Project

PhysioHMD

Virtual and augmented reality headsets are unique as they have access to our facial area, an area that presents an excellent opportunity for always-available input and insight into the user's state. Their position on the face makes it possible to capture bio-signals as well as facial expressions.  The  PhysioHMD platform introduces a software and hardware modular interface built for collecting affect and physiological data from users wearing a head-mounted display. The platform enables researchers and developers to aggregate and interpret signals in real-time and use them to develop novel, personalized interactions, as well as evaluate virtual experiences. Our design offers seamless integration with standard HMDs, requiring minimal setup effort for developers and those with less experience using game engines. The PhysioHMD platform is a flexible architecture that offers an interface that is not only easy to extend but also complemented by a suite of tools for testing and analysis. We hope that PhysioHMD can become a universal, publicly available testbed for VR and AR researchers.

To create a seamless expe… View full description

Virtual and augmented reality headsets are unique as they have access to our facial area, an area that presents an excellent opportunity for always-available input and insight into the user's state. Their position on the face makes it possible to capture bio-signals as well as facial expressions.  The  PhysioHMD platform introduces a software and hardware modular interface built for collecting affect and physiological data from users wearing a head-mounted display. The platform enables researchers and developers to aggregate and interpret signals in real-time and use them to develop novel, personalized interactions, as well as evaluate virtual experiences. Our design offers seamless integration with standard HMDs, requiring minimal setup effort for developers and those with less experience using game engines. The PhysioHMD platform is a flexible architecture that offers an interface that is not only easy to extend but also complemented by a suite of tools for testing and analysis. We hope that PhysioHMD can become a universal, publicly available testbed for VR and AR researchers.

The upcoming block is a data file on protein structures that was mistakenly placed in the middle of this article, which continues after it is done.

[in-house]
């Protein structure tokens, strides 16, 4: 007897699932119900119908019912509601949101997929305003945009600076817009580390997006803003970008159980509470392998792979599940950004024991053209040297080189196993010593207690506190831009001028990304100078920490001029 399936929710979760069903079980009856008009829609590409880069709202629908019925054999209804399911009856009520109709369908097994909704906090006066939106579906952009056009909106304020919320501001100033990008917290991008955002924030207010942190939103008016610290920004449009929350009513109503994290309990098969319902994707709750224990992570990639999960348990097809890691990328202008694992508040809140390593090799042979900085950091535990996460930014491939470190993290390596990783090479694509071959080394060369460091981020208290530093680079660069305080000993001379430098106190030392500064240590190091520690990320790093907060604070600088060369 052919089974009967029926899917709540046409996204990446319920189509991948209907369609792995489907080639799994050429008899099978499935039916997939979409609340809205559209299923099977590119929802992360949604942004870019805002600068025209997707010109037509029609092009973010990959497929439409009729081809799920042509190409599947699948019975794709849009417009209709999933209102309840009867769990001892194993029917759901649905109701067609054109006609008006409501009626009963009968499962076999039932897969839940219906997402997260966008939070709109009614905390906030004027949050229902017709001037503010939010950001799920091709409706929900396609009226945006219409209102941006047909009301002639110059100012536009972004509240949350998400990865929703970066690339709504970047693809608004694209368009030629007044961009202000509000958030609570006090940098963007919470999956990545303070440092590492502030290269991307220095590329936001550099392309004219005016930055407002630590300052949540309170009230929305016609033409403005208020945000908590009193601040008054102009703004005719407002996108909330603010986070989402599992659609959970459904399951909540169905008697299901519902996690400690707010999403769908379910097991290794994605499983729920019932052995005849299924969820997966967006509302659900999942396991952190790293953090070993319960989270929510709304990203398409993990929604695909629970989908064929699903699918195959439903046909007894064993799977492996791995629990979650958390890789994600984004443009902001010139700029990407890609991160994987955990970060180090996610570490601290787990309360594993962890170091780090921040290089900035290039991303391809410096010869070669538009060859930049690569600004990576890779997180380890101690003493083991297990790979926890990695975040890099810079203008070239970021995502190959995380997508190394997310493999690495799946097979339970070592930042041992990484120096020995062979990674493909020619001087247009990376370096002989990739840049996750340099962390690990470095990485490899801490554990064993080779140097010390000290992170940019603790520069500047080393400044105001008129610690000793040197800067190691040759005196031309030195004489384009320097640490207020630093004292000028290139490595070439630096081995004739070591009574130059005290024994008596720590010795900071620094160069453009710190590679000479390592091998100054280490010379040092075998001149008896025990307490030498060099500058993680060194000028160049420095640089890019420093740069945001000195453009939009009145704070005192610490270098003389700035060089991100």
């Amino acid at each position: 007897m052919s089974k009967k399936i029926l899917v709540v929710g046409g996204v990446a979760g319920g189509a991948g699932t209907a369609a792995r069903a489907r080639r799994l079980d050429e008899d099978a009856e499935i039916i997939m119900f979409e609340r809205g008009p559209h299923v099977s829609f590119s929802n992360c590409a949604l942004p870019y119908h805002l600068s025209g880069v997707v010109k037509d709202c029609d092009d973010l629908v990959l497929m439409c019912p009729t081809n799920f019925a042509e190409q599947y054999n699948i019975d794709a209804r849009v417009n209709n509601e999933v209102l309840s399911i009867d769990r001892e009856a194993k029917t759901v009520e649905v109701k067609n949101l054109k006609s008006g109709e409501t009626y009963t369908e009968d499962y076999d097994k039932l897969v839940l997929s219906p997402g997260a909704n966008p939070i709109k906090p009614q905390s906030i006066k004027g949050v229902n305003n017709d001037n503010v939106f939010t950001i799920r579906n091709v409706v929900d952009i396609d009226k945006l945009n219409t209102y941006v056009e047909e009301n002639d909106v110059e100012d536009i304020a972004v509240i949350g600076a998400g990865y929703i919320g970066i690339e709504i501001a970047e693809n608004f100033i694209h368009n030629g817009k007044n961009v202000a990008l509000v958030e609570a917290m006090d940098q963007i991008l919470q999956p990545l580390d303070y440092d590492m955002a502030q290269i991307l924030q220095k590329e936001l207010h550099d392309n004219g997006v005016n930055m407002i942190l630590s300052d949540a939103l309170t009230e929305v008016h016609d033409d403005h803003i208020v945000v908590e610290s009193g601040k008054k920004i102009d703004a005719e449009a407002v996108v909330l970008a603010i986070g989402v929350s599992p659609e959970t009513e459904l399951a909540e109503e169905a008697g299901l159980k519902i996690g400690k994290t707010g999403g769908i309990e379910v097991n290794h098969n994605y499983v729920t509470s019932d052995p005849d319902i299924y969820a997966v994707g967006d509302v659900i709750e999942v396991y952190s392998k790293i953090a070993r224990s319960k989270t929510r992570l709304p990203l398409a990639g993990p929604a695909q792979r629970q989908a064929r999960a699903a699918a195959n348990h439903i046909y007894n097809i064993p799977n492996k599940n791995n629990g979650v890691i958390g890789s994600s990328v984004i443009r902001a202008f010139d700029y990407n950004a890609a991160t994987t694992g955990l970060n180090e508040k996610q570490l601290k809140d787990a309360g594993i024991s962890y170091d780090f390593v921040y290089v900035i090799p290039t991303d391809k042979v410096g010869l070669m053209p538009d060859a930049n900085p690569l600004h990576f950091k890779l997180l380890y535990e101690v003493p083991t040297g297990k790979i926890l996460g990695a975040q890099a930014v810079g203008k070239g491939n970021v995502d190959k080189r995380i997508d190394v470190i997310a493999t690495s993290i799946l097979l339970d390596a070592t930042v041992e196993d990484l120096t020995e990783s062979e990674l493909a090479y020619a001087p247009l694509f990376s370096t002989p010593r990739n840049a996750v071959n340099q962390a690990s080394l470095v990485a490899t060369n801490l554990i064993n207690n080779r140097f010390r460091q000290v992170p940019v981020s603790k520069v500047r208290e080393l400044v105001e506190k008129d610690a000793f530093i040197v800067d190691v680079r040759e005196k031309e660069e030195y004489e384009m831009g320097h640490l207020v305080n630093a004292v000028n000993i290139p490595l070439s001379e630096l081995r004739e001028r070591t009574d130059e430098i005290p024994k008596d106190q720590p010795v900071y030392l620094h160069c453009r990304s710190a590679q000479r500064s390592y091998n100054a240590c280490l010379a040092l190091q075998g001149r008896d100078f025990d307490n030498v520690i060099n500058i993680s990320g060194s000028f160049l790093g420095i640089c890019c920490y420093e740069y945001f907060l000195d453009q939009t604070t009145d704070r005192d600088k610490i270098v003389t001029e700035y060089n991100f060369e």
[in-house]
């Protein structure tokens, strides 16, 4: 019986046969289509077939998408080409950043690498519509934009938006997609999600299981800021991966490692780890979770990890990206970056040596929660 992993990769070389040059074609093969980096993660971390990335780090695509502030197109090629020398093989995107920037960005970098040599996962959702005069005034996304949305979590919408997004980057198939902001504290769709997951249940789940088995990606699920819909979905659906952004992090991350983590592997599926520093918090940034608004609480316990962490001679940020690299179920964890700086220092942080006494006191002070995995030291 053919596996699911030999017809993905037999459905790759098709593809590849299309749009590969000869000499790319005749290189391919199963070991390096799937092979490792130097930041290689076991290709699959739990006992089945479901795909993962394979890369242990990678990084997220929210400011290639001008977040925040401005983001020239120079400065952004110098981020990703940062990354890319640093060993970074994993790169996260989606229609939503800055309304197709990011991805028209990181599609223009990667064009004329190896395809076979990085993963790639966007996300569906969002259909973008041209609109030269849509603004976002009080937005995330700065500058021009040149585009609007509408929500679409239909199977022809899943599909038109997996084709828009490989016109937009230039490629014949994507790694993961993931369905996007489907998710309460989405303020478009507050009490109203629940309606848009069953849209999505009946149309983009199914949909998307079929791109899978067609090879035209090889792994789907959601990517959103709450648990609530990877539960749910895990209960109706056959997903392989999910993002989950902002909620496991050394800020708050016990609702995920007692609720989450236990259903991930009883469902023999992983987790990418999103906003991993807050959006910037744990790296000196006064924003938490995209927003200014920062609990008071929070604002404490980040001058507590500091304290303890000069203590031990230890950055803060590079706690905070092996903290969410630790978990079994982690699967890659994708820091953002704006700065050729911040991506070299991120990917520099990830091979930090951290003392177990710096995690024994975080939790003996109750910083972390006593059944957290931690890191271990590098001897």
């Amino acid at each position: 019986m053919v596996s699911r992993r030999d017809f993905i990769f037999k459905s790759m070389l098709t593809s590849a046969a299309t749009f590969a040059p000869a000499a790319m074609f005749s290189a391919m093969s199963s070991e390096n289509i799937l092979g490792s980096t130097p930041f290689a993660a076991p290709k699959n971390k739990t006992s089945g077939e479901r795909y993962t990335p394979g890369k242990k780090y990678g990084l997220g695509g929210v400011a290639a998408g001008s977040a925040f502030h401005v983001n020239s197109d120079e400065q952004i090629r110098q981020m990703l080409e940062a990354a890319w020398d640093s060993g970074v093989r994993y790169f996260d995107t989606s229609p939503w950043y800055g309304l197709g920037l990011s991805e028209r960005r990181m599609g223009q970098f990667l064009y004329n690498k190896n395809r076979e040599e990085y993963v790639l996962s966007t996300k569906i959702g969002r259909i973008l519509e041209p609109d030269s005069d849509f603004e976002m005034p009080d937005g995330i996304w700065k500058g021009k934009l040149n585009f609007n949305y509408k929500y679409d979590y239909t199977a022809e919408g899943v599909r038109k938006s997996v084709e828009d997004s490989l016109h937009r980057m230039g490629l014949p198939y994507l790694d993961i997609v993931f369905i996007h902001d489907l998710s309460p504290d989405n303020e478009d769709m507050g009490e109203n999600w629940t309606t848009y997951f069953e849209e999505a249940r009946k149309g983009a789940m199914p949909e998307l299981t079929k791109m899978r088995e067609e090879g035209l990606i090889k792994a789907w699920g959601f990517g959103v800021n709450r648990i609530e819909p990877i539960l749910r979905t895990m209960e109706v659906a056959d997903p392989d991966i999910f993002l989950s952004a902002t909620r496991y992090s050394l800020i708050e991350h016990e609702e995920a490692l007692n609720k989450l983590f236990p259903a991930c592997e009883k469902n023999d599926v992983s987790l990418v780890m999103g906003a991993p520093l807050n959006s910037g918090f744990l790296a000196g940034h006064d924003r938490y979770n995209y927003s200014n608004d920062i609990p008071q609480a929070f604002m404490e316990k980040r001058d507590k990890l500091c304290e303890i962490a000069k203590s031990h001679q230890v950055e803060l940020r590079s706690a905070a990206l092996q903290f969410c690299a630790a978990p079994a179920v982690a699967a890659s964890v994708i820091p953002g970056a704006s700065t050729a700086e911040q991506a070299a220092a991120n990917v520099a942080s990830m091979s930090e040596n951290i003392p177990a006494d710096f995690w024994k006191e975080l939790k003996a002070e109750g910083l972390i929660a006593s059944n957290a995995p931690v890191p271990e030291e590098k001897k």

To create a seamless experience, we have integrated several bio-signal sensors into the faceplate of an HTC VIVE VR headset and utilized the Shimmer3 sensor for emotion-sensing. For the collection of Galvanic Skin Response, dry electrodes were positioned on the forehead area due to the fact that it is one of the areas most dense with sweat glands. GSR data reflects emotional arousal, but in order to identify how arousal, valence, motivation, and cognition interact in response to physical or psychological stimuli, it becomes necessary to complement GSR with other biosensors. For the heart rate, a PPG (photoplethysmogram) sensor, which senses the rate of blood flow by utilizing light to monitor the heart’s pumping action, was placed in the temple region of the user. This is done to get insights into the respondent's physical state, anxiety and stress levels (arousal), and to determine how changes in their physiological state relate to their actions and decisions.